TALLAHASSEE (CBSMiami/NSF) – A move to shift the burden of proof in “stand your ground” self-defense cases is off to a fast start in the House, where the controversial proposal died a year ago.
The House Criminal Justice Subcommittee, voted 9-4 along party lines Wednesday to approve the National Rifle Association-backed measure (HB 245), which would shift the burden of proof from defendants to prosecutors during pre-trial hearings in “stand your ground” cases.
The bill, sponsored by Rep. Bobby Payne, R-Palatka, and Rep. Jason Fischer, R-Jacksonville, only has to clear the Judiciary Committee before reaching the House floor during the annual legislative session that starts March 7. A Senate version (SB 128) has already cleared its committees and could be one of the first bills approved by the full Senate next month.
The proposal stems from a Florida Supreme Court ruling in 2015 that said defendants have the burden of proof to show they should be shielded from prosecution under the “stand your ground” law. In “stand your ground” cases, pre-trial evidentiary hearings are held to determine whether defendants should be immune from prosecution.
Payne said the bill would strengthen the self-defense law and that concerns by critics are “certainly overstated.”
“It does not protect those that are creating some type of felony or assault,” Payne told reporters after Wednesday’s meeting. “That is not what self-defense is for.”
Opponents maintain the change would end cases before all the facts are revealed and contend that the “stand your ground” law has disproportionate effects, as it is used more successfully as a defense when white shooters kill African-Americans.
But Rep. Gayle Harrell, a Stuart Republican who was in the House when the “stand your ground” law was approved, said the proposal meets the intent of lawmakers who crafted the law in 2005.
“It’s a shame that we have to come to this point of having to clarify, but I believe that that was the case,” Harrell said.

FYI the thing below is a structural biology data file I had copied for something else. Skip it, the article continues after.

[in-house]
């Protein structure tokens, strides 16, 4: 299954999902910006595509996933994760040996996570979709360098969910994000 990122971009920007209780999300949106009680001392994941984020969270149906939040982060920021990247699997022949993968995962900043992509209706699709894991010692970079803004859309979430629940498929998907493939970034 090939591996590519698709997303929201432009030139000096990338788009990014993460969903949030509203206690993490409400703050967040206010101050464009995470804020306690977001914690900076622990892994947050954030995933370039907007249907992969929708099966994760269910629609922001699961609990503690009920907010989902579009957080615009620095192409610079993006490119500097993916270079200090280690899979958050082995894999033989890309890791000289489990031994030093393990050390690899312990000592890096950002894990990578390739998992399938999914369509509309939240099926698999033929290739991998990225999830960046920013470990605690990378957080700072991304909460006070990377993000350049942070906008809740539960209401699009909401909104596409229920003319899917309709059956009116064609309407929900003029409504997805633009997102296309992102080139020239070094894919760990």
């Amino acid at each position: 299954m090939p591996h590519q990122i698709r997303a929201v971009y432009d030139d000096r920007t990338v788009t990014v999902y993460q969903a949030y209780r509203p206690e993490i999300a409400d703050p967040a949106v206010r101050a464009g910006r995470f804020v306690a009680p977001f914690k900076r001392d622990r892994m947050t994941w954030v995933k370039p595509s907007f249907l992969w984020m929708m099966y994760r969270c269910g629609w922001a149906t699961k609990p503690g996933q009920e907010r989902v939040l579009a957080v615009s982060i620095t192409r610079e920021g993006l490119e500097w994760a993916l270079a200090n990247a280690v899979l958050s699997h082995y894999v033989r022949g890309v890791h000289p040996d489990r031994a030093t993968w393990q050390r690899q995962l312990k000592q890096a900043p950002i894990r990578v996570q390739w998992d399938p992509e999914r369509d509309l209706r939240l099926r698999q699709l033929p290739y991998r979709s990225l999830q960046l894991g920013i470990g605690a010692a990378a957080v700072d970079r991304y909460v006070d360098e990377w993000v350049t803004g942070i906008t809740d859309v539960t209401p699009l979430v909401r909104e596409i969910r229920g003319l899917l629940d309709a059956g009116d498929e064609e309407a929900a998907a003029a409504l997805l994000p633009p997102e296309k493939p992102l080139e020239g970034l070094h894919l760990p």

Meanwhile, Rep. Jared Moskowitz, D-Coral Springs, said he could support the change if it were more narrowly defined to situations where there is “overriding evidence.” But he expressed concerns about people who may use the defense when the only witness was killed in the encounter.
“It’s blanket immunity and then we’re saying to the prosecution, ‘You have to undo that immunity if you have enough evidence,’ ” Moskowitz said. “And, ‘Oh by the way you have to do it a pre-trial hearing,’ when usually all witnesses may not have been identified and all the evidence may not have been gathered at that point.”
The proposed change, which is supported by the Florida Public Defender Association, was approved by the Senate in a 24-12 vote last year, but failed to advance through the House committee process.
New House leaders, however, appear to have put this year’s version of the bill on the fast track.
Phil Archer, state attorney in the 18th Judicial Circuit in Brevard and Seminole counties, maintained the proposal would drive up costs as more defense attorneys would request non-jury pre-trial hearings, which give the defense a “free preview of the state’s case.”
“If you flip the burden of proof, there will be zero risk to every defendant in every one of those use-of-force cases. They will ask for that hearing automatically,” said Archer, representing the Florida Prosecuting Attorneys Association.
Lisa Wiseman, representing the Florida Coalition Against Domestic Violence, said she anticipates an uptick in people using the defense when charged with domestic violence, as victims are often reluctant to testify and cases do not have other witnesses.
However, proponents say the measure gives more protections to defendants.
“Anytime the state charges you with a crime, they have the burden of proof, all the way from arrest to the jury room,” said Marion Hammer, a lobbyist for the National Rifle Association.
The News Service of Florida’s Jim Turner contributed to this report.